Apple Pay, Android Pay, Samsung Pay and similar mobile services might be safer to use than consumers tend to think.
“I think customers should feel as comfortable or more comfortable using those services as they do any other payment method,” said Dawn Colegrove, vice president of payment services at Georgia Credit Union Affiliates.
These apps are called mobile wallets and tech companies made a big deal out of them when they began to roll out in 2014. Apple and Samsung execs touted the convenience of tapping your phone to pay at your favorite stores. No cash or plastic required.
Despite its convenience, the trend has been slower to catch on with customers.
By the end of 2016, 85 percent of smartphone users still weren’t using them to pay for purchases, according to a Consumer Reports article. And the Federal Reserve’s 2016 Consumers and Mobile Financial Services report found that 67 percent of those users were too afraid the new apps weren’t safe.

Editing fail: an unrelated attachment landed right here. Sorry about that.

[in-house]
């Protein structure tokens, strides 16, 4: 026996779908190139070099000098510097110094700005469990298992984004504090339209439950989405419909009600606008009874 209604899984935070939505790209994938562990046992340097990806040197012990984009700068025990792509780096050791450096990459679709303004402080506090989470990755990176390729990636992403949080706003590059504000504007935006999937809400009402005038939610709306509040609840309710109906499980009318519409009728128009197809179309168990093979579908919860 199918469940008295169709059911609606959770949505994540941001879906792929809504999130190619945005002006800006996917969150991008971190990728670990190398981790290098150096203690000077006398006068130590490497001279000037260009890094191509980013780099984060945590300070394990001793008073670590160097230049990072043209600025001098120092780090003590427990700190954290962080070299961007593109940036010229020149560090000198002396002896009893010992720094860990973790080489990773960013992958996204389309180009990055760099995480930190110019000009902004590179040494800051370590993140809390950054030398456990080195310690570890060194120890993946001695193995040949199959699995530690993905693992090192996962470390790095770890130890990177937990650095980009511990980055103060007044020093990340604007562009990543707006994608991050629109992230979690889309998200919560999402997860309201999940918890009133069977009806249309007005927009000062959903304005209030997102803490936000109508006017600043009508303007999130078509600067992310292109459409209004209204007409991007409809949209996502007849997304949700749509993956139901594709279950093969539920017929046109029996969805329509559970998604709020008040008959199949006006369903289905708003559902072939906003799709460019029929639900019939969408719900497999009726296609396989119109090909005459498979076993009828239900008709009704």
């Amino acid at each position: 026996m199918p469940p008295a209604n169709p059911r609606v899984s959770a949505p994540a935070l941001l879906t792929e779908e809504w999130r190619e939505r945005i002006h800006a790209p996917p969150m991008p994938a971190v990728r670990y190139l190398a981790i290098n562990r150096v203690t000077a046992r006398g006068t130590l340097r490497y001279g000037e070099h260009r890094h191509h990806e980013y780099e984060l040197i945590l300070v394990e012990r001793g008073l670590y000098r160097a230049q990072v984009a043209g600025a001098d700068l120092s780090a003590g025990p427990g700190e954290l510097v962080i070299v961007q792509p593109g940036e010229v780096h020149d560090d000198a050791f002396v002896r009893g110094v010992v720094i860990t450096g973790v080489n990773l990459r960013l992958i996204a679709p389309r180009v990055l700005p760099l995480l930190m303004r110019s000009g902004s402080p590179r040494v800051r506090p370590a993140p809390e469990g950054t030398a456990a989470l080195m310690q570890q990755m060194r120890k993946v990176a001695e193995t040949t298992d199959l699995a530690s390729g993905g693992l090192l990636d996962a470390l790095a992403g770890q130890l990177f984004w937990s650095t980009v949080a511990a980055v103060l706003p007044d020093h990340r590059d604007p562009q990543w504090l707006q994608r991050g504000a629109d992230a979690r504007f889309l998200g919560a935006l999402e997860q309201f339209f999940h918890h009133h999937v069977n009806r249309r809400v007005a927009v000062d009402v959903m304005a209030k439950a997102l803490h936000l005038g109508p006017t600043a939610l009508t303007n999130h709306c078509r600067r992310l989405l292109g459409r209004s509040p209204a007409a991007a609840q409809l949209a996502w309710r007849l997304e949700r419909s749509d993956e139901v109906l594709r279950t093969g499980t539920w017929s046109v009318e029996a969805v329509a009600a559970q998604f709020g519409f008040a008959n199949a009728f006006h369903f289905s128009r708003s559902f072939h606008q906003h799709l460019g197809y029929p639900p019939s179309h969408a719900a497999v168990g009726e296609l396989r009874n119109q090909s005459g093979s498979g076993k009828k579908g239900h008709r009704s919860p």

Mobile wallets are still in their infancy, but so far the facts don’t support consumers’ fears.
Physical cards swiped through a terminal directly use a customer’s banking information to complete the transaction. Over the years, savvy criminals have learned to create skimmers, small devices that can scan cards and store that information for later use, according to an article on Investopedia.
But Colegrove said that’s less of a danger with mobile wallets.
“One of the important pieces of mobile wallet transactions is that they use tokenization,” she said. “And that actually replaces that clear card number that’s often being compromised at merchants. So, that makes it more secure.”
When a consumer scans her Apple Pay or Samsung Pay app at a store, the apps create tokens. These ‘tokens’ are one-time, random codes consisting of 15 or 16 digits. They look and work like credit card numbers, but they’ll be useless if stolen.
The tokens are sent to the banks, where they’re decrypted and the payment authorized.